The water itself is a custom shader by me, that uses forward shading for better reflections and four texture samplers for the normal waves. I also use the normal data for world displacement.

Conclusion

I finished this project in around 2 months. And to be honest, it felt a lot faster than that. I was really into the setting and everything came to me quite naturally. I guess almost 20 years of vacation on Crete does make a difference when it comes to bringing such an environment to life. Things I would do differently next time are definitely a more modular approach for the buildings and the implementation of the day/night system right from the start. I had to play around a lot with the sun position system until I was satisfied with the trajectory of the sun.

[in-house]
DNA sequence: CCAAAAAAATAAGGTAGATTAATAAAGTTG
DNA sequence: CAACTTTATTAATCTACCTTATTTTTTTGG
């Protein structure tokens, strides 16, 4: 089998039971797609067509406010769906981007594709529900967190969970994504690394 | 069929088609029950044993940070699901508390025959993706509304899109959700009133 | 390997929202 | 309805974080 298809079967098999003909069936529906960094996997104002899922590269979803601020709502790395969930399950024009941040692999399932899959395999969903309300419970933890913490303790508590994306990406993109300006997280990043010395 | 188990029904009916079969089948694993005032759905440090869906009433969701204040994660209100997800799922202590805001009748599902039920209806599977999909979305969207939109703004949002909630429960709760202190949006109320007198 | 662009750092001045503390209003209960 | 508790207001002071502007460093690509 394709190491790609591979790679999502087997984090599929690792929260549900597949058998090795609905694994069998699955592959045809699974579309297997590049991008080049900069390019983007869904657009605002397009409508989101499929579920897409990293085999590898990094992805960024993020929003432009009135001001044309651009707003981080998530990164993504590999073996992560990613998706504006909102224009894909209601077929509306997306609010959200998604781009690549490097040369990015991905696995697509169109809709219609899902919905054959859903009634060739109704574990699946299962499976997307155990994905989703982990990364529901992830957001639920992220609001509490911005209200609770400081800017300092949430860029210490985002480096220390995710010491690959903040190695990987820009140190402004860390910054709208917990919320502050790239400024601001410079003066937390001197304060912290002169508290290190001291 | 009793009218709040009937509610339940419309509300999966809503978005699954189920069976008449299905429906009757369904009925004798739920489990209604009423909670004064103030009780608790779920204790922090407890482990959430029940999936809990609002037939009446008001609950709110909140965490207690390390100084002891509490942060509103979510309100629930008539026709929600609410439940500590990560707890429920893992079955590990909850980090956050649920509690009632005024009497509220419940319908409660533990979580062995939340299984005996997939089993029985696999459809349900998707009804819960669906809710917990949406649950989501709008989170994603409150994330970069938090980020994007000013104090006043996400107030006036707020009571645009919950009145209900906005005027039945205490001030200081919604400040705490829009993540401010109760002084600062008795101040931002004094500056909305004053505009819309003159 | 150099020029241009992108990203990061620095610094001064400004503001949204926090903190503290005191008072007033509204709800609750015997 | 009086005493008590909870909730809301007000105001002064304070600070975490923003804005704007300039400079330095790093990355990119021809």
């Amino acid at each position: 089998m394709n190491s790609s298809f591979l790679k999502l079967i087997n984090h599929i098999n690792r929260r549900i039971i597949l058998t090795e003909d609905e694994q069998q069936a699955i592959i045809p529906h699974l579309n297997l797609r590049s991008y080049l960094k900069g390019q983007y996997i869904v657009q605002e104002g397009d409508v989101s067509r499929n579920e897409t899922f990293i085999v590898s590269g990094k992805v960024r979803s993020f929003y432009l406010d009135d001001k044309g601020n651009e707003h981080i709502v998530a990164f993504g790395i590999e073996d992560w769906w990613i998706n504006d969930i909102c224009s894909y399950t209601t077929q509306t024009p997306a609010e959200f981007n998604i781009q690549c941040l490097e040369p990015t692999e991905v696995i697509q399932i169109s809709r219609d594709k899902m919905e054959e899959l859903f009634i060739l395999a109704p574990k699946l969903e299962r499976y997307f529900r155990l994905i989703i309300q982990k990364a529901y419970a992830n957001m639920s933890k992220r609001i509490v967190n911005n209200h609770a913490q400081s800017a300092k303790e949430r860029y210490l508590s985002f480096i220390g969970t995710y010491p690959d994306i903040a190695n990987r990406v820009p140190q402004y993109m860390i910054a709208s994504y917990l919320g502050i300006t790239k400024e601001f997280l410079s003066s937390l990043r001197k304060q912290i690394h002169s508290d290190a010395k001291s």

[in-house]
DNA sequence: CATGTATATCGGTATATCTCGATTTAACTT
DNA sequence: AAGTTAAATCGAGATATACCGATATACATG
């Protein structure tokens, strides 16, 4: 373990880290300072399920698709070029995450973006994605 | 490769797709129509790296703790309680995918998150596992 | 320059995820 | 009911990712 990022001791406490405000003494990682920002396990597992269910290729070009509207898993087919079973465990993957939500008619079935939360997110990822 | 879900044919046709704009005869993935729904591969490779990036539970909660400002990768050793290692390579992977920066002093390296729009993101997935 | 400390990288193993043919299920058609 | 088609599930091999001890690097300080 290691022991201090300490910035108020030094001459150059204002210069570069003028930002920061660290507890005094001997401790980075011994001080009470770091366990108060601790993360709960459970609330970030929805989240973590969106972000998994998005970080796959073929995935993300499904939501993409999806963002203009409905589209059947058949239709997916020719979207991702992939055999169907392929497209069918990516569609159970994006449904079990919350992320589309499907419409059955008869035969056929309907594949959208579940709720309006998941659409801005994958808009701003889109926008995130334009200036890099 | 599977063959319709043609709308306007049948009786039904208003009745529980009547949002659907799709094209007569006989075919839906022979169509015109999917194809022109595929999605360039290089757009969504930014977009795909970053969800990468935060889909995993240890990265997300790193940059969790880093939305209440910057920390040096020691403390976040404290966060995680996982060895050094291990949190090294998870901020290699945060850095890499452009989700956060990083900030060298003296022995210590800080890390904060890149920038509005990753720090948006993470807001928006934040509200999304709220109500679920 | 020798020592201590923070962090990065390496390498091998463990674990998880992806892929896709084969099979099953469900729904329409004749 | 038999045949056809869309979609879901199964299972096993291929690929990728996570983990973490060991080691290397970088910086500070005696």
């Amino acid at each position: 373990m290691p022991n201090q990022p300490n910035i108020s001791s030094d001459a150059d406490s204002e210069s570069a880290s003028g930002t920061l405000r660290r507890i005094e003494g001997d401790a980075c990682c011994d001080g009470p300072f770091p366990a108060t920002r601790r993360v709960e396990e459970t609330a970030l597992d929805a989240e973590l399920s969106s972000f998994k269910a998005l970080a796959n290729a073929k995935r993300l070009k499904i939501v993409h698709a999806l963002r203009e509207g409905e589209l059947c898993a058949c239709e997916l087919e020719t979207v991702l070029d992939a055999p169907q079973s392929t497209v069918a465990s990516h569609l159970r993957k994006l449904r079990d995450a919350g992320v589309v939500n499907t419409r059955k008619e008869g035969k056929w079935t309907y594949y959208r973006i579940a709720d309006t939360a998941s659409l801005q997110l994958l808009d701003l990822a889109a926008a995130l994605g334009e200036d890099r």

So far, this project got quite some attention compared to my other projects and a lot of people have written messages to me on how to achieve such a scene. I’d say, you can’t really setup fixed rules for that or give detailed advice. But the most important thing I have noticed is that you have to experience the world around you differently as an artist. Stop for the small things. Take pictures of an old wall or take a small rock with you (if that is legally allowed!). Appreciate the little details around you and you will find it much easier to create these details yourself.

Finally, I would like to thank 80 Level for this great opportunity! I really appreciated the shout-out. Thank you for reading!

Tim Nickel, 3D Environment Artist

Interview conducted by Theodore McKenzie